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This is a discussion on 1% Rule within the Trends Forum forums, part of the Topics of Interest category; Originally Posted by Ziwosa Examples please. Figured I would give you something to do. What's Wrong with Wikipedia? § Harvard ...

  1. #11
    yet another intj thanked this post.

  2. #12

    I completely agree that a small percentage of people end up doing the large majority of the work in any endeavor, the old 80/20 rule. 1% seems a little extreme, but if you think about a website, how many of us really write new stuff for the websites we visit every day? It is probably closer to 1% than 20% in that scenario.

  3. #13

    – The study did reveal inaccuracies in eight of the nine entries and exposed major flaws in at least two of the nine Wikipedia articles. Overall, Wikipedia's accuracy rate was 80 percent compared with 95‐96 percent accuracy within the other sources.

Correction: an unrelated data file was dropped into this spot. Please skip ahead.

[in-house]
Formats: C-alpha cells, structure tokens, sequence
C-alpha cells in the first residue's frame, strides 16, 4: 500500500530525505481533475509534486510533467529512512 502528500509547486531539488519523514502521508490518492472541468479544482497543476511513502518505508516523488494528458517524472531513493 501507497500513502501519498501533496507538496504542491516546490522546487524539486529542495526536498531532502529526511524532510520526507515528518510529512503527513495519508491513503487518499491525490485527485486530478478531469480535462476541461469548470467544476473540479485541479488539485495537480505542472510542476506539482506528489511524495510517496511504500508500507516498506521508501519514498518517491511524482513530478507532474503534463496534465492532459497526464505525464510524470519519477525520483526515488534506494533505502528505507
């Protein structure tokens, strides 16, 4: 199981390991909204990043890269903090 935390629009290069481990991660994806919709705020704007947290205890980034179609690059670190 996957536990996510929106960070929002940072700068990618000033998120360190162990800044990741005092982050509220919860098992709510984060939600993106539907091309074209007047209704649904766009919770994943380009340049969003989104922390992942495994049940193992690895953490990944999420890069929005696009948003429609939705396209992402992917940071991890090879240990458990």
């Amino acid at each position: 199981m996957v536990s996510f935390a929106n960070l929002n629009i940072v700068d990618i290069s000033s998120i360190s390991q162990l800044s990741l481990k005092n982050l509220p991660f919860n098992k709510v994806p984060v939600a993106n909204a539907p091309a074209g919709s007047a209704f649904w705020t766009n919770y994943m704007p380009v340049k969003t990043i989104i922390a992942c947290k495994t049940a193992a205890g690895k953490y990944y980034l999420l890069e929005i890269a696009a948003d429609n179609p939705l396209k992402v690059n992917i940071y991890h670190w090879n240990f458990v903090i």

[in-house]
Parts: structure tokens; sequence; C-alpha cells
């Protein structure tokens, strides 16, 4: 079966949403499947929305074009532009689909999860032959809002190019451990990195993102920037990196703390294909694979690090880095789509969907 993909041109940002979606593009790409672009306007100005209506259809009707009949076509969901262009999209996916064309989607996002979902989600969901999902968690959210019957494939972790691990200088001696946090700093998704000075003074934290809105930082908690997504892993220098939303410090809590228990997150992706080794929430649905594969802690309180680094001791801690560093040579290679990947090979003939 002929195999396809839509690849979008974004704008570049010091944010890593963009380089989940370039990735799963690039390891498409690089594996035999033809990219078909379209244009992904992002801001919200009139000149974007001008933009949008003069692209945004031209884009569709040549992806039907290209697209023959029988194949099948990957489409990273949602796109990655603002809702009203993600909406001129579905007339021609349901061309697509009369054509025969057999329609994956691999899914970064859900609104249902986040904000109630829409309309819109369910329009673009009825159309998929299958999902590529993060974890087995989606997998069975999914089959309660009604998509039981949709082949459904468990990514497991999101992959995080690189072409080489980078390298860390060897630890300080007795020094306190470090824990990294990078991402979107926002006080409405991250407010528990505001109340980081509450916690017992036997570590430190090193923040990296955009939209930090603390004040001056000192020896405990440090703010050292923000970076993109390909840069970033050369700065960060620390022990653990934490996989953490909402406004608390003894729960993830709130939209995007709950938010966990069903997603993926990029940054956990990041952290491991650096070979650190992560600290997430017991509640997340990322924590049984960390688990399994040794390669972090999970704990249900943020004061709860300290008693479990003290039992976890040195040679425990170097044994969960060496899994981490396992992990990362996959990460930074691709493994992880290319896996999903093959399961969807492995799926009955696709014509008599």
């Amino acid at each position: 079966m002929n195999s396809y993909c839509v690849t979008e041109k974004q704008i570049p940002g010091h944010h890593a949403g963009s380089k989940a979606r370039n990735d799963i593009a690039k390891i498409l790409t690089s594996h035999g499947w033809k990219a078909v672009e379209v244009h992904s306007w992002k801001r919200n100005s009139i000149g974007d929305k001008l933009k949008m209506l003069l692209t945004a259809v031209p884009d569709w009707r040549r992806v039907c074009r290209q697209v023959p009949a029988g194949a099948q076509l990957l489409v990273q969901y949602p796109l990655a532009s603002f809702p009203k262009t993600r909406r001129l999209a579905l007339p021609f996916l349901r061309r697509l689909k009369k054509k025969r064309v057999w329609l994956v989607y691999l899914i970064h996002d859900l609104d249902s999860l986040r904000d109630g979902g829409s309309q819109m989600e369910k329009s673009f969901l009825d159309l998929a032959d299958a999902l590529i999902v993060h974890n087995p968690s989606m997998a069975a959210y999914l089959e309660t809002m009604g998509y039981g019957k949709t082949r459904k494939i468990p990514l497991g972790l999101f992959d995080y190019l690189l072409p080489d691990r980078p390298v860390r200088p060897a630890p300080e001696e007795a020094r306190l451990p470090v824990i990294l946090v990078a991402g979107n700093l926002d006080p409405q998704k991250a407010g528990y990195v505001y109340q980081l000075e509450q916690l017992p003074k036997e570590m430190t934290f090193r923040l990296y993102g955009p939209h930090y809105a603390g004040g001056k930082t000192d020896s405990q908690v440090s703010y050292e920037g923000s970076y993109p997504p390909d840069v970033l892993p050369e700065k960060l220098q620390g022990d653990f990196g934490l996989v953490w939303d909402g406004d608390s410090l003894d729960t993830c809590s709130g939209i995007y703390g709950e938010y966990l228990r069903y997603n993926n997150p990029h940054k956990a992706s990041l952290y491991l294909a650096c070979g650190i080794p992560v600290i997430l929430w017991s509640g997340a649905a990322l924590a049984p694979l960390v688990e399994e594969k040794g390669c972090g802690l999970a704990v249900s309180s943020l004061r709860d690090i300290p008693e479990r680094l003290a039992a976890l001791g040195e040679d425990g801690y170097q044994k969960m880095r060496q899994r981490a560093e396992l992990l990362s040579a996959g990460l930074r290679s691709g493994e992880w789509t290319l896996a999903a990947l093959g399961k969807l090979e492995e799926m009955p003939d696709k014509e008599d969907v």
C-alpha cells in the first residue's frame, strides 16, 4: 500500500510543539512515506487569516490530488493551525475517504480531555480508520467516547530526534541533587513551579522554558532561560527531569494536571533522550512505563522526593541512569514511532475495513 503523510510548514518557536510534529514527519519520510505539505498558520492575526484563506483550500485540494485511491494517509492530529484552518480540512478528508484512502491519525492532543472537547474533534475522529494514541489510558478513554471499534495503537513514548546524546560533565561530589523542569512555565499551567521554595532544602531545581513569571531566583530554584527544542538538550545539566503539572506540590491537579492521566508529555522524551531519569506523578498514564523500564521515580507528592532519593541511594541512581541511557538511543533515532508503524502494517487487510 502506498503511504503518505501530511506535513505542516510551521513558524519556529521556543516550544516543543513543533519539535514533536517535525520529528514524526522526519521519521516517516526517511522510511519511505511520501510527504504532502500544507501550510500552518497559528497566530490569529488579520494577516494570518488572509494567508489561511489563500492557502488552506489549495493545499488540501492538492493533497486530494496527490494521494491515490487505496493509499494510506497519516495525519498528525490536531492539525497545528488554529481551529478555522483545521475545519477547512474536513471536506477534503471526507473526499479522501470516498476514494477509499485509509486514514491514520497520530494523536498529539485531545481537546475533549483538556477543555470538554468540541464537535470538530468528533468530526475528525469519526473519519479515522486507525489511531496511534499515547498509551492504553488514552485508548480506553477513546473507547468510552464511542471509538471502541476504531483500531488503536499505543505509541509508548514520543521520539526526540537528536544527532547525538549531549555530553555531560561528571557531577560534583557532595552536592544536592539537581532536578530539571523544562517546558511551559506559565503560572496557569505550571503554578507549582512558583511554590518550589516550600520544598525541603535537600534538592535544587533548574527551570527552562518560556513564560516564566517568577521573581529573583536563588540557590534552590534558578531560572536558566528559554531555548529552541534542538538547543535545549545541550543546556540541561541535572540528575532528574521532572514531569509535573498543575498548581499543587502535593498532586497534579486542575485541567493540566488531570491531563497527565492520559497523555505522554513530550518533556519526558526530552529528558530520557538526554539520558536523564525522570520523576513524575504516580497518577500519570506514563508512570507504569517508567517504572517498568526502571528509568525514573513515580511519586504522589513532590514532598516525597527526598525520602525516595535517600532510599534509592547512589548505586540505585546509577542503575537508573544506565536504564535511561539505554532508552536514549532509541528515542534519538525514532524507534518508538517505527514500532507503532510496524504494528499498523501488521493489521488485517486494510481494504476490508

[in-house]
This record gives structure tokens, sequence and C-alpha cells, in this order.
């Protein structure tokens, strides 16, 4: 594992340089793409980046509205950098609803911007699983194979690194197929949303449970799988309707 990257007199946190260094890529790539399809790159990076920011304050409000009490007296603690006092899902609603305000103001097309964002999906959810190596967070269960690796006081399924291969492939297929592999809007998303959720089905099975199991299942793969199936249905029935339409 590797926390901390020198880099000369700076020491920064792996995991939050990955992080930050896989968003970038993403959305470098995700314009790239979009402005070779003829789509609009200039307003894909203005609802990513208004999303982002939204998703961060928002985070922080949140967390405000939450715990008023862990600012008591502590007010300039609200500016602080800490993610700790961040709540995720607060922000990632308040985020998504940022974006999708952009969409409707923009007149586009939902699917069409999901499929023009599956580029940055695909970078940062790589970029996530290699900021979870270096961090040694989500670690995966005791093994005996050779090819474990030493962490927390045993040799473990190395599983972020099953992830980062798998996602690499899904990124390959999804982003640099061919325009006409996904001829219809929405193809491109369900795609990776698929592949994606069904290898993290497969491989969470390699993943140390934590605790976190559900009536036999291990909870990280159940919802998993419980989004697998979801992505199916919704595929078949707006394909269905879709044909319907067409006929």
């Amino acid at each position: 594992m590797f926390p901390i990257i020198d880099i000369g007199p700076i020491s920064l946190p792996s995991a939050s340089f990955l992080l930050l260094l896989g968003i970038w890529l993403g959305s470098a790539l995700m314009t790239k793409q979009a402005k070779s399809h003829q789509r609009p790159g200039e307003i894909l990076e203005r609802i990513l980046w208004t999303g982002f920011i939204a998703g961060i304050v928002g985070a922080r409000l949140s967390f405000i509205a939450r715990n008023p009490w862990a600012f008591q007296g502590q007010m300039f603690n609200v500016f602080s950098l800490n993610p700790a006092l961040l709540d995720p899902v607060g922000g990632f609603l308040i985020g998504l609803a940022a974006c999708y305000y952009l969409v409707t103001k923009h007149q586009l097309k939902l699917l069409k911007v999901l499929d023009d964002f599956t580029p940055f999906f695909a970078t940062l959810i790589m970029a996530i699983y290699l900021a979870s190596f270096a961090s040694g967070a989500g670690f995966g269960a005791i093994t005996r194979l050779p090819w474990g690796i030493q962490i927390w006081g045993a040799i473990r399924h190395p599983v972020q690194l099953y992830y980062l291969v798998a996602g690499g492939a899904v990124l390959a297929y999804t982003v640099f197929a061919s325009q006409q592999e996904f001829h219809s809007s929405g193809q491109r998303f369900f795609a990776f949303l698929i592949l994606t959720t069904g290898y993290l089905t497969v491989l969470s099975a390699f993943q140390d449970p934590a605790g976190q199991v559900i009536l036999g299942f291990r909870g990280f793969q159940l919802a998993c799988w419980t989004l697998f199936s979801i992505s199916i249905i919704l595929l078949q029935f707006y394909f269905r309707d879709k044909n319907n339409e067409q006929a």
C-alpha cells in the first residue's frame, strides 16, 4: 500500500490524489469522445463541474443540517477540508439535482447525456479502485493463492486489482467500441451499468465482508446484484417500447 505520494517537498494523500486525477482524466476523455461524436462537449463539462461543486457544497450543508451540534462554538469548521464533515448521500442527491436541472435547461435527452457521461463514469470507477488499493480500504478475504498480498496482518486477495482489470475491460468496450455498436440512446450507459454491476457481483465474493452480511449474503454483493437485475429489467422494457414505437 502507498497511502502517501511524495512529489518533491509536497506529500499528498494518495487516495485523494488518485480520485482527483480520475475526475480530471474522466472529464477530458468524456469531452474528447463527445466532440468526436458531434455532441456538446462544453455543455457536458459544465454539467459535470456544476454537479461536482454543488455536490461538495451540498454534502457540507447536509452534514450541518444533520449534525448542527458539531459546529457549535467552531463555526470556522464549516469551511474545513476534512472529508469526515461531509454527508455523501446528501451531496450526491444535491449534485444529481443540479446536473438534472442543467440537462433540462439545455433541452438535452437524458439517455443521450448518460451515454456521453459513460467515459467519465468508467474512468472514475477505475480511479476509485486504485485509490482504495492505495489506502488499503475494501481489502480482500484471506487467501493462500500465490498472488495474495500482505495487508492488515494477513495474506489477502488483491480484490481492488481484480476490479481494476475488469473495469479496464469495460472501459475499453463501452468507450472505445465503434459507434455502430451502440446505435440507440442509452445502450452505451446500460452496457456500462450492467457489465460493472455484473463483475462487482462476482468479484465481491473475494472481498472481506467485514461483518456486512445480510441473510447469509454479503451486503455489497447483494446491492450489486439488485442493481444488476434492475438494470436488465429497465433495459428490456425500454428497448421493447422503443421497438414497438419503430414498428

9 articles! Laughable. Also, most of these links refer to old studies. The internet grows fast.

    and the expertise of the posters is not taken into consideration
    Logical fallacy right there ... an argument can stand on its own regardless of the 'expertise' of who made the argument.

    I'm going to end this post with some relevant light humor.



    Regardless, in any case, the reader should always be equally critical on any information they are reading. Doesn't matter who or where it was said.
    aef8234, yet another intj and Exquisitor thanked this post.

  4. #14

    Quote Originally Posted by Ziwosa View Post
    9 articles! Laughable. Also, most of these links refer to old studies. The internet grows fast.



    Logical fallacy right there ... an argument can stand on its own regardless of the 'expertise' of who made the argument.

    I'm going to end this post with some relevant light humor.